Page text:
Magazine article Tablet Magazine

Reflections from a Rabbinical Student in Israel

Magazine article Tablet Magazine

Reflections from a Rabbinical Student in Israel

Article excerpt

I do not want the State of Israel to consider me a rabbi.

To be fair, at the moment, no one should call me a rabbi; I still have a few years of studies before I will be ordained at the Schechter Institute in Jerusalem. However, even after my ordination, I do not want the government to judge my worthiness to be a religious leader. I would much prefer the government worry about issues other than the way its citizens connect to God, spirituality, and halacha.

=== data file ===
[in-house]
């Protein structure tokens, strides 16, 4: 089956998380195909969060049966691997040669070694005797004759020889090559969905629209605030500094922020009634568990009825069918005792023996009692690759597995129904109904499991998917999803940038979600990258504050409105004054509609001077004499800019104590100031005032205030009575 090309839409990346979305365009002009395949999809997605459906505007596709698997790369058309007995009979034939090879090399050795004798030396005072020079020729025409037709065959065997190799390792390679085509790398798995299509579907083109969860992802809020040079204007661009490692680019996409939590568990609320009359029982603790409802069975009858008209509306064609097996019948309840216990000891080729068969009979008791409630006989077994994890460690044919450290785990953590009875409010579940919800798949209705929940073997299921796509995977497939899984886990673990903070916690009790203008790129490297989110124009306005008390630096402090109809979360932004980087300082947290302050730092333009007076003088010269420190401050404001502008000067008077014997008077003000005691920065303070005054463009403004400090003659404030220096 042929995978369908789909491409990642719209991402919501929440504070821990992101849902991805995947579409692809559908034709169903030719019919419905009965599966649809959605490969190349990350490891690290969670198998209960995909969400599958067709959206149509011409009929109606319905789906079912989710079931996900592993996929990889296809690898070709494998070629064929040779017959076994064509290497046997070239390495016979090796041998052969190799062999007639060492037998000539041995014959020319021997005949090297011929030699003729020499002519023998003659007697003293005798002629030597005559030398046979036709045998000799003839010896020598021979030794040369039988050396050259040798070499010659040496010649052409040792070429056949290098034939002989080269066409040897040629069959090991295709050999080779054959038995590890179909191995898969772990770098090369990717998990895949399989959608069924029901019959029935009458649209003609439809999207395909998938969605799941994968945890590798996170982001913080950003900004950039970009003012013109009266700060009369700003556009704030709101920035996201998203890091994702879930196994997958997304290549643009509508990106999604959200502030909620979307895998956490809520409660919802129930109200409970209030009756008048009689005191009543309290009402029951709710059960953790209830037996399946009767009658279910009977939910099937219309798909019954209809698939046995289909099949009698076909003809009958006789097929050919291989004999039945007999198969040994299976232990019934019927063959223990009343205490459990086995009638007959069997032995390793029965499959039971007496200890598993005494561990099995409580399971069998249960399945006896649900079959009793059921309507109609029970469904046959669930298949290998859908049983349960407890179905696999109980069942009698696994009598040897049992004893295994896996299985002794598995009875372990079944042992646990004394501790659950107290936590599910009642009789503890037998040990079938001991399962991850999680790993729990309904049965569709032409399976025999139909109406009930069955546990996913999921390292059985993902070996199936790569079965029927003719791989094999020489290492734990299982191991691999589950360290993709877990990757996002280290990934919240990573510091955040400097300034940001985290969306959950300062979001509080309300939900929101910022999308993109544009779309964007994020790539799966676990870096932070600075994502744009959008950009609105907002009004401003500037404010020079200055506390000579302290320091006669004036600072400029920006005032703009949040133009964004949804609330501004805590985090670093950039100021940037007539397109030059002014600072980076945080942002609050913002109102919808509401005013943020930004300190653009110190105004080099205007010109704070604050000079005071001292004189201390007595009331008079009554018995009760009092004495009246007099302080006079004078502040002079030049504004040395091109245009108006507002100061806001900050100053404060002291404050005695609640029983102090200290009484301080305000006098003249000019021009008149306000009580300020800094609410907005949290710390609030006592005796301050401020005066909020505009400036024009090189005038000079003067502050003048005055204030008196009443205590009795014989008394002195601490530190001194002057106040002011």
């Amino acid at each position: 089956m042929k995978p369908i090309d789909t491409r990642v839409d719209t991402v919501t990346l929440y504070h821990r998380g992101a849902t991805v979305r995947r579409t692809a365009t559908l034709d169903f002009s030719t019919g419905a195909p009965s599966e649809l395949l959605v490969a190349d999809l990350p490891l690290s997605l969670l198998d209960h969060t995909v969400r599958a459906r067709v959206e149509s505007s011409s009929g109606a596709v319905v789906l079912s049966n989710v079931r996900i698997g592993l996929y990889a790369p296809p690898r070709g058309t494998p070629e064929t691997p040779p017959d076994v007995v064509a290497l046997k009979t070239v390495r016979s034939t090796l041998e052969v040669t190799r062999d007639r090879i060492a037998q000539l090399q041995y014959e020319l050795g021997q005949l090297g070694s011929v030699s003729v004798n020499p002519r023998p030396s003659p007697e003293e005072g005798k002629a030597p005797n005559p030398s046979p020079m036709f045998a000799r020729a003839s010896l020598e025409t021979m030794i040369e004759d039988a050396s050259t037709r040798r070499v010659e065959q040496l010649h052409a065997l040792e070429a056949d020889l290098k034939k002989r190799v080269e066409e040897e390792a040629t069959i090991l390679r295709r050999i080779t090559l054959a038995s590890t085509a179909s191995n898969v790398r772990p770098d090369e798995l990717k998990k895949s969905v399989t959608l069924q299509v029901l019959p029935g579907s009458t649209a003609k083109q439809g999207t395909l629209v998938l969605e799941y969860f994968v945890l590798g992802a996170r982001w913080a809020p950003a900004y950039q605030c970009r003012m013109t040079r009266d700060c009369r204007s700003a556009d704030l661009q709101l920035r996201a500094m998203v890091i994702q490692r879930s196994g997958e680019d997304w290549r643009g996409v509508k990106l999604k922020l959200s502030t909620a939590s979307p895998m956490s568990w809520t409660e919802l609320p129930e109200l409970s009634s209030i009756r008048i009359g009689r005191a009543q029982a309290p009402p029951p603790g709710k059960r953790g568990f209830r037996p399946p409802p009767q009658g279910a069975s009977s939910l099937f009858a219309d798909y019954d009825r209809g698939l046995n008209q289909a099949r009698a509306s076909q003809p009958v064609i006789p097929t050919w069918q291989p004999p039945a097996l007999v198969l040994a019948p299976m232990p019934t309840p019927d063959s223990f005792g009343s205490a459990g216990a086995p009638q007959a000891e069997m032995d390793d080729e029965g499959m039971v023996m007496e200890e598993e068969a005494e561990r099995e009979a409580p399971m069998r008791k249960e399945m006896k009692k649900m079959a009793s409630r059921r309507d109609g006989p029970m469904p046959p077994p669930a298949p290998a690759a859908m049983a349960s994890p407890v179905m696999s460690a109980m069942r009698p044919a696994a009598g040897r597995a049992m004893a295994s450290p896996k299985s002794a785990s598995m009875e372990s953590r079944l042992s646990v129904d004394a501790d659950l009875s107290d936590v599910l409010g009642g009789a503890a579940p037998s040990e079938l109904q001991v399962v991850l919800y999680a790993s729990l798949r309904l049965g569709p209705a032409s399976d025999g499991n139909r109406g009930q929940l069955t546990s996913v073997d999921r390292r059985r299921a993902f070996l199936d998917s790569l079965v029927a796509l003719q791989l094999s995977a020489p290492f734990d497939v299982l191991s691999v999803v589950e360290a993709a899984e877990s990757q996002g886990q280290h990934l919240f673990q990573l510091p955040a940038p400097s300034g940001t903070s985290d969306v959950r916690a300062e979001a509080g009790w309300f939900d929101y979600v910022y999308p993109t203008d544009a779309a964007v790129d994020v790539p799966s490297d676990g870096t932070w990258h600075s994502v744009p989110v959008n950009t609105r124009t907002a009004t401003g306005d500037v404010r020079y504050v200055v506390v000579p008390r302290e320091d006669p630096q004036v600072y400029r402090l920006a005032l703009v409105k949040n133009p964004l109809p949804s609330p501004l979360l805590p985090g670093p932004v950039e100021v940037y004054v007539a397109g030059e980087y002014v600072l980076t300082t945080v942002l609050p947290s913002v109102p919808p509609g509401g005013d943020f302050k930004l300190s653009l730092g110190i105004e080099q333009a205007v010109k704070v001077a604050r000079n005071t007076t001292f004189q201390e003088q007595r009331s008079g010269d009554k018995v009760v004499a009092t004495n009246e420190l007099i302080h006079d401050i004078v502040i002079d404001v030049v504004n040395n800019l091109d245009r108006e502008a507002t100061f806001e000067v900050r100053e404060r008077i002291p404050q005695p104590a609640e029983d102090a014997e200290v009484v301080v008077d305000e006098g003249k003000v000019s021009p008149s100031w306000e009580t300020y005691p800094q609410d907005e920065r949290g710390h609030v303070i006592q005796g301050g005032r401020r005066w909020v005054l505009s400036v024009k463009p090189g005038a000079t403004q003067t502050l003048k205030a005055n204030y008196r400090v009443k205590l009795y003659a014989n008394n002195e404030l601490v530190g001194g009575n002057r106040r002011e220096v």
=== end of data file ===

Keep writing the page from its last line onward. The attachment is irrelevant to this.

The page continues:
Instead, I would prefer the government worry about the services it provides its citizens, such as national defense, infrastructure, and education. The state provides a number of social services, such as health care, funerals, and even weddings, and it is precisely for this reason that I am so glad that the state has decided to fund non-Orthodox rabbis.

Maintaining a practice that goes back to the Ottoman period, Israel recognizes a number of religions that it then funds to provide certain services. …

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